The universal ordering of the Church at its birth took its origin from the office of blessed Peter, in which is found both directing power and its supreme authority. From him as from a source, at the time when our religion was in the stage of growth, all churches received their common order. This much is shown by the injunctions of the council of Nicea, since it [the Council] did not venture to make a decree in his [i.e. the Bishop of Rome’s] regard, recognizing that nothing could be added to his dignity: in fact it knew that all had been assigned to him by the word of the Lord. So it is clear that this church is to all churches throughout the world as the head is to the members, and that whoever separates himself from it becomes an exile from the Christian religion, since he ceases to belong to its fellowship.”

    Here (in bold) St Boniface is specifically speaking of Canon 6 of the Nicene Council: the Council Fathers didn’t dare suggest to draw up any jurisdictions or similar claims regarding the Bishop of Rome as they explicitly did with Alexandria, Antioch, and Jerusalem (Aelia)*. What cannot be emphasized enough for Catholics is that this and other factors are clear proof that Canon 6 is gold (and fools-gold for Protestants and Eastern Orthodox).

    I just wish (and and very hopeful that) Canon 6 of the Council of Nicaea was used more forcefully by Catholics to assert Papal Primacy to those who repudiate the idea and call it a medieval invention. In 1880, Fr. James F. Loughlin wrote a masterful article discussing Canon 6, showing why it definitively teaches Papal Primacy. I trust that this will enter more and more into mainstream Catholic thought, for it will lead to great conversions.

    *These latter three are loosely called “Patriarchs” (a concept never applied to the Pope before Nicaea or after), for lack of a better term, though not the same sense the term came to be applied later on with the Pentarchy (though as was pointed out in comments above, only Rome Alexandria and Antioch have Apostolic Roots via Peter, Contatinople does not, and their claim to St Andrew is a schismatic-Byzantine invention).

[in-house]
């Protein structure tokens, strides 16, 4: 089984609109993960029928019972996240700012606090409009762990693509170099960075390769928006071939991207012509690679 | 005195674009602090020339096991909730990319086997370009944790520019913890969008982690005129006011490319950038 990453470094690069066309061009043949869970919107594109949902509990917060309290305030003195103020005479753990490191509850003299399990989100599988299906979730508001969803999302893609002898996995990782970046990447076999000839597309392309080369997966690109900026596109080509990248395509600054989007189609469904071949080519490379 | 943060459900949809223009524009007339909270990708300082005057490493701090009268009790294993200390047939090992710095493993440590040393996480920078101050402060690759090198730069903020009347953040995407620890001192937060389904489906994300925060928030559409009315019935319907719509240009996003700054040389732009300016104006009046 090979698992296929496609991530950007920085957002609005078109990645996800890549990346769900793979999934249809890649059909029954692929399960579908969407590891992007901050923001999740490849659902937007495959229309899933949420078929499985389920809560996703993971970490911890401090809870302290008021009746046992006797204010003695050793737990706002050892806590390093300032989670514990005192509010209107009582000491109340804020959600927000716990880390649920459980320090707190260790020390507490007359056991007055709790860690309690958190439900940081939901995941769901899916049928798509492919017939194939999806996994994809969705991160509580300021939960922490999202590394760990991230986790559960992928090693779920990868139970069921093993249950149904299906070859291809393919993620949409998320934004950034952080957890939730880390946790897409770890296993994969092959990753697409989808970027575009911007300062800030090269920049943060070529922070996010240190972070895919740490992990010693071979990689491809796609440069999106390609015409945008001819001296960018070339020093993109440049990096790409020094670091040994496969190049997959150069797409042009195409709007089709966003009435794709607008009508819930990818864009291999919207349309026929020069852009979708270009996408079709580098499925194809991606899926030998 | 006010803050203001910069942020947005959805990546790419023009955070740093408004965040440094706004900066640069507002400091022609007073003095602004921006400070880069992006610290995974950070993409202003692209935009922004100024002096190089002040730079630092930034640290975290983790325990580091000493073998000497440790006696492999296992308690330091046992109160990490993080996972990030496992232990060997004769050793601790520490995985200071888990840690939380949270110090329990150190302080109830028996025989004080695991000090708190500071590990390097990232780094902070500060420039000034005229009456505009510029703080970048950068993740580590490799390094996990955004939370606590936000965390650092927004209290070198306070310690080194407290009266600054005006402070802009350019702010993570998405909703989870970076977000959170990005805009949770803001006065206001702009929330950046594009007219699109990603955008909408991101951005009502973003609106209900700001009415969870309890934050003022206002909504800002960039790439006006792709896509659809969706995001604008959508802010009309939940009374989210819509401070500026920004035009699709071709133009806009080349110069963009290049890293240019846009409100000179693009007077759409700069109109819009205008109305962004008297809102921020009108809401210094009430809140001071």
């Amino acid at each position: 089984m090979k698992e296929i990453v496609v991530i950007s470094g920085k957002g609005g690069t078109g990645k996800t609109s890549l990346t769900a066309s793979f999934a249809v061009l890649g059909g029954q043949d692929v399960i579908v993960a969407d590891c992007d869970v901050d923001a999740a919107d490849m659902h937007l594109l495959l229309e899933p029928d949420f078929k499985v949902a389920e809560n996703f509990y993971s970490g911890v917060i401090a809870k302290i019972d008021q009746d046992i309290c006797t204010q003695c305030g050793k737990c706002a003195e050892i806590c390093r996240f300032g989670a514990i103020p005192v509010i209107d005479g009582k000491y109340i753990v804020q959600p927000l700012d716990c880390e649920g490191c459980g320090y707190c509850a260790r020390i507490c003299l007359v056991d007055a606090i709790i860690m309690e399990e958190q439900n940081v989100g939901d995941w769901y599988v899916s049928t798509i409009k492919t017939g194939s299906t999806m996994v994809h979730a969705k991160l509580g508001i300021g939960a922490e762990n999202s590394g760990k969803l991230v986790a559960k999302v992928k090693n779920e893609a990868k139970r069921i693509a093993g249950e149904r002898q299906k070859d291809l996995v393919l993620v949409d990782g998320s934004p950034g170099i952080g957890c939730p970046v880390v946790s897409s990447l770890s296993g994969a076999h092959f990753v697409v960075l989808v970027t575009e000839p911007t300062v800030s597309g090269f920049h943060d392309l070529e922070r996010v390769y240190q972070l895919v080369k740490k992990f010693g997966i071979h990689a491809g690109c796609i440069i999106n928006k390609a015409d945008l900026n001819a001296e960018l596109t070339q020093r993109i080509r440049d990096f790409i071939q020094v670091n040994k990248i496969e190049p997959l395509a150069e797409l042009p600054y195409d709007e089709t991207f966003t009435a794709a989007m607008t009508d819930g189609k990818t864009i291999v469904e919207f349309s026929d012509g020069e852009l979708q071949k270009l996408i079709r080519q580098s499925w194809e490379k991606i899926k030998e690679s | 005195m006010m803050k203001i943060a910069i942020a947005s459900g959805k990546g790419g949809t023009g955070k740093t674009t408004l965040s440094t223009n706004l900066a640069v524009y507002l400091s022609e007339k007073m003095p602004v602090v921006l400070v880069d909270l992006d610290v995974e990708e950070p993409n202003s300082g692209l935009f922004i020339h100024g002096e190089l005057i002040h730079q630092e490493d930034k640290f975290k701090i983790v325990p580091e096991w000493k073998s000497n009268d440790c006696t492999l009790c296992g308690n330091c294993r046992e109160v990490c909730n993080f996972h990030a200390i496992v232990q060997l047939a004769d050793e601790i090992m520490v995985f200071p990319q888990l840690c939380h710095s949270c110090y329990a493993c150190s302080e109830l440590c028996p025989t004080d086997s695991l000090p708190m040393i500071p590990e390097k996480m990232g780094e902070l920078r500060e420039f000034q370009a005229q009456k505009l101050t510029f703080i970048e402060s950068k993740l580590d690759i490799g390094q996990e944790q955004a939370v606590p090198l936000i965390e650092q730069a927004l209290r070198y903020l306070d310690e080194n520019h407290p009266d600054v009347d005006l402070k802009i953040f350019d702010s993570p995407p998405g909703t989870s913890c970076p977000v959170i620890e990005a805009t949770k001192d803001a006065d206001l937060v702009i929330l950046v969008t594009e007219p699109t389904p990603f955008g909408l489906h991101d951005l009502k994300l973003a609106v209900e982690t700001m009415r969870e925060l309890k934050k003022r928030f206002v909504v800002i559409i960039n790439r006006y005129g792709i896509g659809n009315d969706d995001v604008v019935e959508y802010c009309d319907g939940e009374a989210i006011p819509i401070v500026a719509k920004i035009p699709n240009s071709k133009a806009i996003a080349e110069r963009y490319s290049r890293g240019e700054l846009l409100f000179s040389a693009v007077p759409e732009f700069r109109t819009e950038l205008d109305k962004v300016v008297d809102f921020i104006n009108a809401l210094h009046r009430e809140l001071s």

10. The Pastor [i.e. “The Shepherd of Hermas”], moreover, did Hermas write very recently in our times in the city of Rome, while his brother bishop Pius sat in the chair of the Church of Rome. And therefore it also ought to be read; but it cannot be made public in the Church to the people, nor placed among the prophets, as their number is complete, nor among the apostles to the end of time. (Muratorian Fragment)

    It is very interesting that the very first “evidence” in the Muratorion canon, of the chair of Peter has “the Pastor” [ie, the Shepherd of Hermas] with “his brother bishop” Pius sat in the chair of the Church of Rome.

    Is he saying Hermas is his literal blood brother, or is he saying that there are two bishops/presbyters in Rome? ie, “brother bishop”; “fellow bishop” ?

    Is this an indication that Hermas and Pius were both presbyter/episcopos/shepherd(pastor) in the college of elders? The Biblical data still points more toward a college of elders (Titus 1:5-7; Acts 14:23; Acts 20:17; 20:28- persbuteros-overseers who preach and teach and shepherd the flock. I Peter 5:1-5)

    I wonder.

    It does not say “chair of Peter”. It is understandable that there was a “chair” in the church service for the preacher/pastor/teaching elder/bishop(overseer) to sit.